Bovespa Drops to Two-Month Low on Brazil Interest Rate Outlook
The Bovespa index fell to a two-month low as homebuilder Brookfield Incorporacoes SA led losses by companies linked to domestic demand amid speculation that policy makers may raise borrowing costs to curb inflation.
Petroleo Brasileiro SA, Brazil’s state-controlled oil company known as Petrobras, retreated after Jefferies & Co. cut its recommendation to hold from buy. Iron-ore producer MMX Mineracao & Metalicos SA followed metals lower. Mining company Vale SA jumped after it agreed to sell gold mined in Brazil and Canada to Silver Wheaton Corp. for $1.9 billion.
The Bovespa fell 0.8 percent to 58,951.07 at the close of trading in Sao Paulo, the lowest since Dec. 7. Forty-seven stocks declined on the gauge while 19 advanced. Most shorter- term Brazilian swap rates rose after Finance Minister Guido Mantega said the government will monitor the price of oil so that state-controlled domestic gasoline prices don’t create losses for Petrobras.
“The market reacted pretty badly to Petrobras’s latest financial statements, which puts pressure on the government so it changes its policy for fuel prices,” Joao Pedro Brugger, who helps oversee 220 million reais at Leme Investimentos in Florianopolis, Brazil, said in a phone interview. “The outlook for inflation is worrisome, and the central bank may end up raising the benchmark rate sooner rather than later.”
Petrobras was cleared to raise gasoline prices at refineries by 6.6 percent and diesel by 5.4 percent, according to a regulatory filing last week. The increase trailed analyst estimates. While saying that the government will monitor oil prices so Petrobras “doesn’t incur any loss,” Mantega told reporters in Brasilia yesterday that a second increase in gasoline prices is “not appropriate” right now. Shares fell 2.7 percent today to 17.60 reais.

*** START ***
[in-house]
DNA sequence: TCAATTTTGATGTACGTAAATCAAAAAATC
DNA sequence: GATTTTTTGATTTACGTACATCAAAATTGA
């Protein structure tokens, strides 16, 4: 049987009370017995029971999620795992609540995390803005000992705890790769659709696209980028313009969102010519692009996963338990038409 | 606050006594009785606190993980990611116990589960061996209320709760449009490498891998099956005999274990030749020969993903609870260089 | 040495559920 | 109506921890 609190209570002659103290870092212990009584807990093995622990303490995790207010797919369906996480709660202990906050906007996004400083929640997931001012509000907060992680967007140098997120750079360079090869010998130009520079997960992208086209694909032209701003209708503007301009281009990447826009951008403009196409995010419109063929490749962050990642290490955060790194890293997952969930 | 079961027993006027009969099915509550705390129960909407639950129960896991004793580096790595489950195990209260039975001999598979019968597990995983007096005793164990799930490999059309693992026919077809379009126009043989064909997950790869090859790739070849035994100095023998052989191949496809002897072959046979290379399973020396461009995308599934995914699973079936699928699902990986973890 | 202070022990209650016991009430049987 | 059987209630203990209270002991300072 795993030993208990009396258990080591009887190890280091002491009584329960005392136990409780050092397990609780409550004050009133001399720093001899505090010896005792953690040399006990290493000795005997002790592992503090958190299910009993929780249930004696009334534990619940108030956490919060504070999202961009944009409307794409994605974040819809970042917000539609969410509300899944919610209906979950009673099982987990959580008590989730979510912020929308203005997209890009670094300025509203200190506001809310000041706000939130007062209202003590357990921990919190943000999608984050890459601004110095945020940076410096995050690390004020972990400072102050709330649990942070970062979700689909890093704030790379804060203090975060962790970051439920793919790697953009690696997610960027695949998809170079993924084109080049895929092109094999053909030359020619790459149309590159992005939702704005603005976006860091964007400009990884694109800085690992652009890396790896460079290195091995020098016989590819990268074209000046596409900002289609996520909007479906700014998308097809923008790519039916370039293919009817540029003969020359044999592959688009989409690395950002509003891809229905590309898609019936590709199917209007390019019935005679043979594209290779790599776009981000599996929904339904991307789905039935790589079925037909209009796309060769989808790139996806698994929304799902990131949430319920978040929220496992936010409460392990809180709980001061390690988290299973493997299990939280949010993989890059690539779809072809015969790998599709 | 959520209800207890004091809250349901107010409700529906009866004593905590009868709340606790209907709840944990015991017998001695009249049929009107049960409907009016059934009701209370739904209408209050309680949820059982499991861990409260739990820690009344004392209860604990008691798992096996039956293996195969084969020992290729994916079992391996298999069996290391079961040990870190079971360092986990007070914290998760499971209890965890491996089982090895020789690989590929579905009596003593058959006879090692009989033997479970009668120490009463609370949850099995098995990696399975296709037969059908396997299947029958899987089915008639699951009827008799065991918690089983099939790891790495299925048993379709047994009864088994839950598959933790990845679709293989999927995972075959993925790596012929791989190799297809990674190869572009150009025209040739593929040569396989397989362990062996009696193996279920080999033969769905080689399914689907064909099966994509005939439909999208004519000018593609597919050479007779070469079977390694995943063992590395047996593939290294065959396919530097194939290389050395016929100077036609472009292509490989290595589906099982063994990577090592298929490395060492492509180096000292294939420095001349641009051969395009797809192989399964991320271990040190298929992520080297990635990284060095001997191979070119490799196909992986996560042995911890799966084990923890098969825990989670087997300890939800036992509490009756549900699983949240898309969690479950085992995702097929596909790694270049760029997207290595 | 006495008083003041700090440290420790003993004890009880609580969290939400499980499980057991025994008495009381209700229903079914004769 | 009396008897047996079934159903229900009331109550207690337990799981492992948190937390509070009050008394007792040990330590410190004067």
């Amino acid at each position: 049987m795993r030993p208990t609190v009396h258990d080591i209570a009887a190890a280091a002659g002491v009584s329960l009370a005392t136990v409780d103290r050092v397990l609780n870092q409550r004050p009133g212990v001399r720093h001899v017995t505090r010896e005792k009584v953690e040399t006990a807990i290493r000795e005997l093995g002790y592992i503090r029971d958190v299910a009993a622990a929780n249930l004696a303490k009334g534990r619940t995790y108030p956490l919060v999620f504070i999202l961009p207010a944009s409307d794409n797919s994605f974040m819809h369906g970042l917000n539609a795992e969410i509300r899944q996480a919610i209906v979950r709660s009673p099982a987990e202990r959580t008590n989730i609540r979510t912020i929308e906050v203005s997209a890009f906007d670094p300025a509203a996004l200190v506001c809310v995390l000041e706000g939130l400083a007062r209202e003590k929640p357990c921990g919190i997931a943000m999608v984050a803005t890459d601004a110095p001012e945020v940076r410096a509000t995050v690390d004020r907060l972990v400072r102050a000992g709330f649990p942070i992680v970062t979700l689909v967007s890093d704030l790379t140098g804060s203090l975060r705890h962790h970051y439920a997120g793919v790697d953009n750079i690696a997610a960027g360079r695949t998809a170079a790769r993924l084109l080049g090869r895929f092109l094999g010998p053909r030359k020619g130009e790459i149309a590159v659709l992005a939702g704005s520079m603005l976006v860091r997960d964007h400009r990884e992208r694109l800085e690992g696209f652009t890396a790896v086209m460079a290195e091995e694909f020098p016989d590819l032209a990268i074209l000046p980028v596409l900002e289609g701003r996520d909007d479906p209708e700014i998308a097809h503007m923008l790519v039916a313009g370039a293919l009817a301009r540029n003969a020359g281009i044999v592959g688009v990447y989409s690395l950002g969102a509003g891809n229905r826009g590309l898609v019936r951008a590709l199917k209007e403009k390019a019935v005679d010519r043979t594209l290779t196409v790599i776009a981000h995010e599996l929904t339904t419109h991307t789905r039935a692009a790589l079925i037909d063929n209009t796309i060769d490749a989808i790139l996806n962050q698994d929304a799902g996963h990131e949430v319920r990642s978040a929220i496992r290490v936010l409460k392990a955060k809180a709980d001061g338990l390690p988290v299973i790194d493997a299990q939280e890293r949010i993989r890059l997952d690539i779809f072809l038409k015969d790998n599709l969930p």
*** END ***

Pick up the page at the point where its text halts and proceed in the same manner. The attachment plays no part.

MMX, the iron-ore producer controlled by billionaire Eike Batista, fell 0.6 percent to 3.25 reais as the Bloomberg Base Metals 3-Month Price Commodity Index sank 0.8 percent amid concern political turmoil in Spain and Italy may hamper governments in responding to the euro-area debt crisis that threatens growth and demand.
“It’s still time to be very cautious with commodities stocks, because those are the companies that have the strongest links with what happens in the global market, where things are still very uncertain,” Fernando Goes, an analyst at Sao Paulo- based brokerage Clear Corretora, said in a phone interview.
The real weakened 0.3 percent to 1.9911 per dollar.
Vale added 1 percent to 38.50 reais. The gold deal announced by the Rio de Janeiro-based producer “will improve the company’s cash flow and reduce the need to increase leverage in 2013,” according to a research note from Banco Itau BBA SA’s analysts Marcos Assumpcao and Andre Pinheiro.
The Bovespa entered a bull market on Jan. 3 after rising 21 percent from last year’s low on June 5 as stimulus from central banks around the world eased concern that economic growth might miss expectations while borrowing costs at a record low in Brazil boosted equity demand. The index has since pared its advance to 12 percent.
Brazil’s benchmark equity gauge trades at 10.9 times analysts’ earnings estimates for the next four quarters, compared with 9.7 for MSCI’s measure of 21 developing nations’ equities, data compiled by Bloomberg show.
Trading volume for stocks in Sao Paulo was 7.2 billion reais today, according to data compiled by Bloomberg. That compares with a daily average of 7.3 billion reais this year through Feb. 4, according to data compiled by the exchange.
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